"What your GP will do is ask you for the date of the first day of your last menstrual period," says Dr Philippa, "so that they can work out – roughly – how many weeks' pregnant you are and when your baby will be due." Don't worry if you don't know or can only guesstimate: your due date will be confirmed later and more accurately when you have your 12-week dating scan.
"Your GP may also ask questions about any previous pregnancies," says Dr Philippa, "and about any health issues and current medications, as well as discussing your smoking status and whether you have started folic-acid supplementation.
"They will then discuss the local options for your antenatal care and make the referral to your chosen venue."
I had my doctor's appointment today at 5 weeks and was really excited. I got in and told him I was pregnant, and he asked when my last period was. Then he went on to tell me what not to eat. And he'd be sending a letter that would generate me an appointment with the midwife. And that was it!
Will my doctor do another pregnancy test?
No. And your GP won't need to see your home test, either. Keep that stick at home; he or she will take you at your word!
"We wouldn't do another urine pregnancy test," says Dr Philippa. "And we wouldn't do a blood pregnancy test, either. That's because home pregnancy tests are now so extremely accurate, no other confirmatory tests are required."
What if I have questions?
Ask away! "You should always be offered the opportunity to ask questions," says Dr Philippa. "If you have some already, it may be helpful to write them down and bring them with you."
If you forget to ask your questions at your appointment or think of others later, don't worry: that, you will have the opportunity to discuss them – and anything else that crops us – with your midwife at your much longer booking-in appointment.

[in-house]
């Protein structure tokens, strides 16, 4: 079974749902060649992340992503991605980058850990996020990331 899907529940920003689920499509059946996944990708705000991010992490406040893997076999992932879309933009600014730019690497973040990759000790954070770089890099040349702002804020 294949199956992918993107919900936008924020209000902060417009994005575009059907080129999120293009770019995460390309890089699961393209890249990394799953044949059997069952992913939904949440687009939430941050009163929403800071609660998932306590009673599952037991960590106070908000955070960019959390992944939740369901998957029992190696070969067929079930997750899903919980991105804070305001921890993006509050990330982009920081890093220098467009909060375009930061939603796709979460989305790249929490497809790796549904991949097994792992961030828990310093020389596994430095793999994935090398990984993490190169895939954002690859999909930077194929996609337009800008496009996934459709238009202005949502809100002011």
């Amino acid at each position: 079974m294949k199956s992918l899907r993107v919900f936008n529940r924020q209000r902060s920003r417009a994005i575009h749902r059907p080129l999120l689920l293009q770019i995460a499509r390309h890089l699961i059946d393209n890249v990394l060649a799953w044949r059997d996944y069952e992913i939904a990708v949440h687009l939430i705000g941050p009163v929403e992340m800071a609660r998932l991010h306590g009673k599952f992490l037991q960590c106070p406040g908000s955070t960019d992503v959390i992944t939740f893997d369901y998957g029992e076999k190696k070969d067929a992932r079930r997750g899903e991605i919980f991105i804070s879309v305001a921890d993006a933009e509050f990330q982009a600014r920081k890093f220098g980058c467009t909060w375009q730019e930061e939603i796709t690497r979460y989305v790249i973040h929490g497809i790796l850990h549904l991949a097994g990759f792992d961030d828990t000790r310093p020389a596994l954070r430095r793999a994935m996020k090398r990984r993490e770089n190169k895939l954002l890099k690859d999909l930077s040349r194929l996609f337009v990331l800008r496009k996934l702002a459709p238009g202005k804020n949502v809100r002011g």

Will I hear my baby's heartbeat?
No, it's really best not to expect this. "It is very unlikely to happen at your first GP appointment," says Dr Philippa, "because it's generally too early in your pregnancy to hear your baby's heartbeat via a hand-held Sonicaid device."
What happens next?
"Once your appointment is over, your GP will complete a referral to your local midwifery team for your antenatal care," says Dr Philippa. "The antenatal clinic will then contact you about your booking-in appointment and first pregnancy ultrasound scan. If you haven't heard from them by the time you are 10 weeks' pregnant, do contact the antenatal team directly."
About our expert Dr Philippa KayeDr Philippa Kaye works as a GP in both NHS and private practice. She attended Downing College, Cambridge, then took medical studies at Guy’s, King’s and St Thomas’s medical schools in London, training in paediatrics, gynaecology, care of the elderly, acute medicine, psychiatry and general practice. Dr Philippa has also written a number of books, including ones on child health, diabetes in childhood and adolescence. She is a mum of 3.
Pic: Getty Images
Helen is author of the classic advice book Parenting for Dummies and a mum of 3. Before joining MadeForMums, she was Head of Community at Mumsnet and also the Consumer Editor of Mother & Baby.
5 ways to play with the Surge Blaster by Gelblaster
Advertisement feature with Currys